News publications and other organizations are encouraged to reuse Direct Relief-published content for free under a Creative Commons License (Attribution-Non-Commercial-No Derivatives 4.0 International), given the republisher complies with the requirements identified below.

When republishing:

  • Include a byline with the reporter’s name and Direct Relief in the following format: "Author Name, Direct Relief." If attribution in that format is not possible, include the following language at the top of the story: "This story was originally published by Direct Relief."
  • If publishing online, please link to the original URL of the story.
  • Maintain any tagline at the bottom of the story.
  • With Direct Relief's permission, news publications can make changes such as localizing the content for a particular area, using a different headline, or shortening story text. To confirm edits are acceptable, please check with Direct Relief by clicking this link.
  • If new content is added to the original story — for example, a comment from a local official — a note with language to the effect of the following must be included: "Additional reporting by [reporter and organization]."
  • If republished stories are shared on social media, Direct Relief appreciates being tagged in the posts:
    • Twitter (@DirectRelief)
    • Facebook (@DirectRelief)
    • Instagram (@DirectRelief)

Republishing Images:

Unless stated otherwise, images shot by Direct Relief may be republished for non-commercial purposes with proper attribution, given the republisher complies with the requirements identified below.

  • Maintain correct caption information.
  • Credit the photographer and Direct Relief in the caption. For example: "First and Last Name / Direct Relief."
  • Do not digitally alter images.

Direct Relief often contracts with freelance photographers who usually, but not always, allow their work to be published by Direct Relief’s media partners. Contact Direct Relief for permission to use images in which Direct Relief is not credited in the caption by clicking here.

Other Requirements:

  • Do not state or imply that donations to any third-party organization support Direct Relief's work.
  • Republishers may not sell Direct Relief's content.
  • Direct Relief's work is prohibited from populating web pages designed to improve rankings on search engines or solely to gain revenue from network-based advertisements.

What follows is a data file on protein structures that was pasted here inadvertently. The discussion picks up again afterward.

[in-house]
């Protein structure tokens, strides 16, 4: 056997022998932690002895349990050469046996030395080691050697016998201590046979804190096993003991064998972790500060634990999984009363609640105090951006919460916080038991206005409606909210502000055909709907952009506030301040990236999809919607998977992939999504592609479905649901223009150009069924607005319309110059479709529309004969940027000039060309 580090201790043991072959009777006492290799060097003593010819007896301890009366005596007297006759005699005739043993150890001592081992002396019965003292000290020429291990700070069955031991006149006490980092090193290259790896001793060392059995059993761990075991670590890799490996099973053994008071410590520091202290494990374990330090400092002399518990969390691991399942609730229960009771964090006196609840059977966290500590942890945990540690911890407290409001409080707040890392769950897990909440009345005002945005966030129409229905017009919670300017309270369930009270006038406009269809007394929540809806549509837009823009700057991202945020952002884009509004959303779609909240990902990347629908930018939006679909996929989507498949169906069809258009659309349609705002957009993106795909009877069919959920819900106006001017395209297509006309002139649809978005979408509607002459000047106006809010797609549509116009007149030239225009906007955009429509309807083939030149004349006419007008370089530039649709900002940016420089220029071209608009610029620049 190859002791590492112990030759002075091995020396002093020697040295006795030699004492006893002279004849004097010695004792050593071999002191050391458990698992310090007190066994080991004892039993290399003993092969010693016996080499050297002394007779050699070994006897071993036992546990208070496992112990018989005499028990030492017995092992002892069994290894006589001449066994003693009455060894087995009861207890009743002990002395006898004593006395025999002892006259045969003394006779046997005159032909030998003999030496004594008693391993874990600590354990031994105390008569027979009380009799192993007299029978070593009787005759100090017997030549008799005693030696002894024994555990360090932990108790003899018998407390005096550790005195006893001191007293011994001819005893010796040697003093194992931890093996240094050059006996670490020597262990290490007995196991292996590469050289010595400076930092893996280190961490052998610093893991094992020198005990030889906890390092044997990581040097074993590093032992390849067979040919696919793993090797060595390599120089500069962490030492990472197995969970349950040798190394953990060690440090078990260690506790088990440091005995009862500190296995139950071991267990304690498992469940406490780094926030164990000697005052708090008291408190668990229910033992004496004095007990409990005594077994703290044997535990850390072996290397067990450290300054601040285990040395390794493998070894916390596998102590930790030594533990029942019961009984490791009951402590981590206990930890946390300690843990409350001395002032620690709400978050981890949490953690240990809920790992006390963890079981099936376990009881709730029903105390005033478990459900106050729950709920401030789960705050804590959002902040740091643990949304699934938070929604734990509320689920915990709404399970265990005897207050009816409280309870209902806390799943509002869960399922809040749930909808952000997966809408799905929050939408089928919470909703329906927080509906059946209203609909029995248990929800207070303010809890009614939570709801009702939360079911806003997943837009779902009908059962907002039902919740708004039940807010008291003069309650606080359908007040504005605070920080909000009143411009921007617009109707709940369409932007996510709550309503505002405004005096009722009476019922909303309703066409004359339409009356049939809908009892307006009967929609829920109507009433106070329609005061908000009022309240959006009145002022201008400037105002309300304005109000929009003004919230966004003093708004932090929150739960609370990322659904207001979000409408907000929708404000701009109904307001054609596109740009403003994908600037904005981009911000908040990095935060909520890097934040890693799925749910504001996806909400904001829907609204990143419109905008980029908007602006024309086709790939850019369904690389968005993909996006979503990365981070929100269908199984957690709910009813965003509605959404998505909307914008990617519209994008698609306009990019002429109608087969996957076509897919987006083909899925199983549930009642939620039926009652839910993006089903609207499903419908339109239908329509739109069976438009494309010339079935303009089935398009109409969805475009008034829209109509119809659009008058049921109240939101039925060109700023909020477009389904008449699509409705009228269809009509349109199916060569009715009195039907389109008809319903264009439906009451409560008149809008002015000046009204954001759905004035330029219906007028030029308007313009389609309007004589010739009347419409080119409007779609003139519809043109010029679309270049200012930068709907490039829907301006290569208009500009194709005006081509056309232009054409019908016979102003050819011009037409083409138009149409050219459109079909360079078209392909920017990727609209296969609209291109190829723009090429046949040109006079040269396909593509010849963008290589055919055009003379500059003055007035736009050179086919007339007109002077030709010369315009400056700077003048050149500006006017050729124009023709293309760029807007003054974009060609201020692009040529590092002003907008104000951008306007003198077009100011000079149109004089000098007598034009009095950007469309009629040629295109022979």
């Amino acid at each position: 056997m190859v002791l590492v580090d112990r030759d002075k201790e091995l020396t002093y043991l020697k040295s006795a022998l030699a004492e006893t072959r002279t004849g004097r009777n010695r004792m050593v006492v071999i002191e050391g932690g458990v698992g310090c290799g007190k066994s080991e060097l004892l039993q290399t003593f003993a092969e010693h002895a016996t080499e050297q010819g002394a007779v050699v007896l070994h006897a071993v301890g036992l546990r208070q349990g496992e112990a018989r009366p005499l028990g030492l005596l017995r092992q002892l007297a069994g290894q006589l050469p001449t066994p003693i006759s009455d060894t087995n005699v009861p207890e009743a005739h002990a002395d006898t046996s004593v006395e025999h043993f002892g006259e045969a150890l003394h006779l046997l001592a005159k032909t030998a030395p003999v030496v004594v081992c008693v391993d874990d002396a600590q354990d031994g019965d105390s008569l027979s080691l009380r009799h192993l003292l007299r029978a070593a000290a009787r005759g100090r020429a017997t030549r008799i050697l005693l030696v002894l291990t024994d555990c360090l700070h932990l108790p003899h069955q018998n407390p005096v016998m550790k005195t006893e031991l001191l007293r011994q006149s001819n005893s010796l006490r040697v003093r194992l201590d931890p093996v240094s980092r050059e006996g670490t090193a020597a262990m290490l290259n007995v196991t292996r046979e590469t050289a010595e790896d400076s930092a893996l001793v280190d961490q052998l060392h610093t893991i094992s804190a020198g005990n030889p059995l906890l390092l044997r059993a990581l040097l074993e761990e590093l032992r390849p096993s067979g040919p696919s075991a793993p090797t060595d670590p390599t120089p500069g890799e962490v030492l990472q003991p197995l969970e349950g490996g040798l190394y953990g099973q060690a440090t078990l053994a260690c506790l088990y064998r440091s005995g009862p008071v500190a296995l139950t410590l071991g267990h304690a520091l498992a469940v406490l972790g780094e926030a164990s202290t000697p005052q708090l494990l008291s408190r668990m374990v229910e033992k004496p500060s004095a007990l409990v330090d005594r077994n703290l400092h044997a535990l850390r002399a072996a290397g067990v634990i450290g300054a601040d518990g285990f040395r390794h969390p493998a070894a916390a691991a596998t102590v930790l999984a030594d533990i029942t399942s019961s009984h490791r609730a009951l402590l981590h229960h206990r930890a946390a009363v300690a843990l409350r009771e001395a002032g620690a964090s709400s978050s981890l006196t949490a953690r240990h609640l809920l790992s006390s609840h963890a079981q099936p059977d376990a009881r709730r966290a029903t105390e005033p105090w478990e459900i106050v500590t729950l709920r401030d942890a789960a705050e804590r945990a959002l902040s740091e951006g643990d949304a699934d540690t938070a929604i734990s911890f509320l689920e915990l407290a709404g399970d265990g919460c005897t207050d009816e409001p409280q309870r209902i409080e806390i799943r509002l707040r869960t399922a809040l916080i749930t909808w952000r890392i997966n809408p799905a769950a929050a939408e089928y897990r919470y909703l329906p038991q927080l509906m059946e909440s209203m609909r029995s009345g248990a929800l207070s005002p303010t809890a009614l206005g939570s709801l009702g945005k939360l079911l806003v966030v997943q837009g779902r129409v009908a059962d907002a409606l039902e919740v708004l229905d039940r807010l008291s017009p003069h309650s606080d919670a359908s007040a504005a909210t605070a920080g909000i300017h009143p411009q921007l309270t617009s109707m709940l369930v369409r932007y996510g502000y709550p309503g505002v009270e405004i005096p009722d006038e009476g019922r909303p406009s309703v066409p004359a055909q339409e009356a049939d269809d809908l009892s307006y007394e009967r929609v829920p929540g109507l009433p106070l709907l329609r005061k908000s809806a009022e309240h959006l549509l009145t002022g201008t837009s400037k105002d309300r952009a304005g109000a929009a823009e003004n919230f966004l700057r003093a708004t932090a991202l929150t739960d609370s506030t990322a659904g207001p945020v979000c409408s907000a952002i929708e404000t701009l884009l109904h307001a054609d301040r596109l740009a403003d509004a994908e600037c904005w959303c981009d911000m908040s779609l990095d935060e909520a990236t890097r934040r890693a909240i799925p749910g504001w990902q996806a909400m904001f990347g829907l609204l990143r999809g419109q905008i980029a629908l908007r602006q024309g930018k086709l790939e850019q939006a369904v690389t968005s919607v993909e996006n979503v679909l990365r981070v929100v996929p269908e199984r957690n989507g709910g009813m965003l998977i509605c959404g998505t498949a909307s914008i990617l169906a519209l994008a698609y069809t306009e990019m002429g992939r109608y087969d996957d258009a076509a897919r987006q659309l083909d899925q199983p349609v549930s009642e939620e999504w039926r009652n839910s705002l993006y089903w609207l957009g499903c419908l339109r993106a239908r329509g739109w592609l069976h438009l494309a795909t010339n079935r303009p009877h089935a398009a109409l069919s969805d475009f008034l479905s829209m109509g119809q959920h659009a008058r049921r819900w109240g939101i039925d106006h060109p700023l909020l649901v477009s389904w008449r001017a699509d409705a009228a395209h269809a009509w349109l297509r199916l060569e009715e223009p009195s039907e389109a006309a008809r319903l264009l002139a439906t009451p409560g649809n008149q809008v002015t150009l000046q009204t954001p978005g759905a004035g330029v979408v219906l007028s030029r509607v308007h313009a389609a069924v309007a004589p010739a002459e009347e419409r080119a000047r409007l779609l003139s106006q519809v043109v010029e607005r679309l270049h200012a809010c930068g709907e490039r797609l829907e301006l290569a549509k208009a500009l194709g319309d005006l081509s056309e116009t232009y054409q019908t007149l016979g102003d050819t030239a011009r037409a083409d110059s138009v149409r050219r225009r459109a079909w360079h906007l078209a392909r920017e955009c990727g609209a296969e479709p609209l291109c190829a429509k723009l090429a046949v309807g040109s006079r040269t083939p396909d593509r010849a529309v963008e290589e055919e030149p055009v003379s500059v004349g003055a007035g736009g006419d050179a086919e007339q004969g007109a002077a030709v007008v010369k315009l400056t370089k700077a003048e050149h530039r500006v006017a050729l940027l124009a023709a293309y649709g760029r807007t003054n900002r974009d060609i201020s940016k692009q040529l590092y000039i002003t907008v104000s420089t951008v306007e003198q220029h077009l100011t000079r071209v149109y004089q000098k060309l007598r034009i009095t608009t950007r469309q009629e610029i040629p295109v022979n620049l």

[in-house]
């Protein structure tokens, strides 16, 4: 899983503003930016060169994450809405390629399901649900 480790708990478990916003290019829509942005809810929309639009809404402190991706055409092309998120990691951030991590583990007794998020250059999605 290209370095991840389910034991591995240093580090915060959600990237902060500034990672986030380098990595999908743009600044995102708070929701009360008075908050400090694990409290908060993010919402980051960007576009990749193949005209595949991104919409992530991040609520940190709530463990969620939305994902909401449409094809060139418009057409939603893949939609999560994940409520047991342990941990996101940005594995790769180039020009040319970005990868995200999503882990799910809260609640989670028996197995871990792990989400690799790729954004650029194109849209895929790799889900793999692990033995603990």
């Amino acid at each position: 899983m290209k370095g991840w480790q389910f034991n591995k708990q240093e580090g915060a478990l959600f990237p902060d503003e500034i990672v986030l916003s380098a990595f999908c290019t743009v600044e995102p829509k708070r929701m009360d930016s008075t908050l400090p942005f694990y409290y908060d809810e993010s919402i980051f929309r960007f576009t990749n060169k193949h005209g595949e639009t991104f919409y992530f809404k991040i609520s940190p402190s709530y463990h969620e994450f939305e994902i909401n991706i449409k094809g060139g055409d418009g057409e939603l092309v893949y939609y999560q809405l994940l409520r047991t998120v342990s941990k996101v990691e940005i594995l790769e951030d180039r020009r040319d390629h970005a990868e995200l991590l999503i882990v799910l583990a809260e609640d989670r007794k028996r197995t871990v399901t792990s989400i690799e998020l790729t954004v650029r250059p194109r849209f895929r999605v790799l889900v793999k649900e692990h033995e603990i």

• Advance permission is required to translate Direct Relief's stories into a language different from the original language of publication. To inquire, contact us here.
  • If Direct Relief requests a change to or removal of republished Direct Relief content from a site or on-air, the republisher must comply.

For any additional questions about republishing Direct Relief content, please email the team here.

Direct Relief Readying Partners in Hurricane Tomas’ Path


With Hurricane Tomas predicted to impact Haiti on Friday, Direct Relief is coordinating closely with partners in Haiti to ensure that they are stocked and ready to respond as needed.

Thanks to strong support from corporate donors, Direct Relief has been preparing partners across Haiti and in the hurricane’s projected path with medical aid to respond to an increase in patients, including those with cholera. The organization has been collaborating with United Nations Office for the Coordination of Humanitarian Affairs (OCHA) and has been actively participating in the Pan American Health Organization-led health cluster in Haiti to identify and respond to urgent needs.

Before hurricane season, Direct Relief also pre-positioned four Hurricane Modules at sites across Haiti in preparation for an emergency response. The modules provide enough material to treat 5,000 people for a month.

Tomas’s trajectory has been suggesting surges and flooding along extensive stretches the south and gulf of Gonaive coastlines, putting more than 1.5 million people in 10 different areas (including Port-au-Prince and Cap-Haitien) at risk, Haitian officials say.

Hurricane Tomas is especially dangerous for Haiti in light of the more than a million displaced people living in temporary shelter since the January earthquake, as well as the recent cholera outbreak. Cholera spreads through water contaminated with human waste, which is often a consequence of flooding.

To help prevent the spread of cholera, Direct Relief has been equipping thousands of families living in tent camps with hygiene kits as well as delivering needed items such as water purification tablets, oral rehydration solution, IV supplies, and antibiotics.

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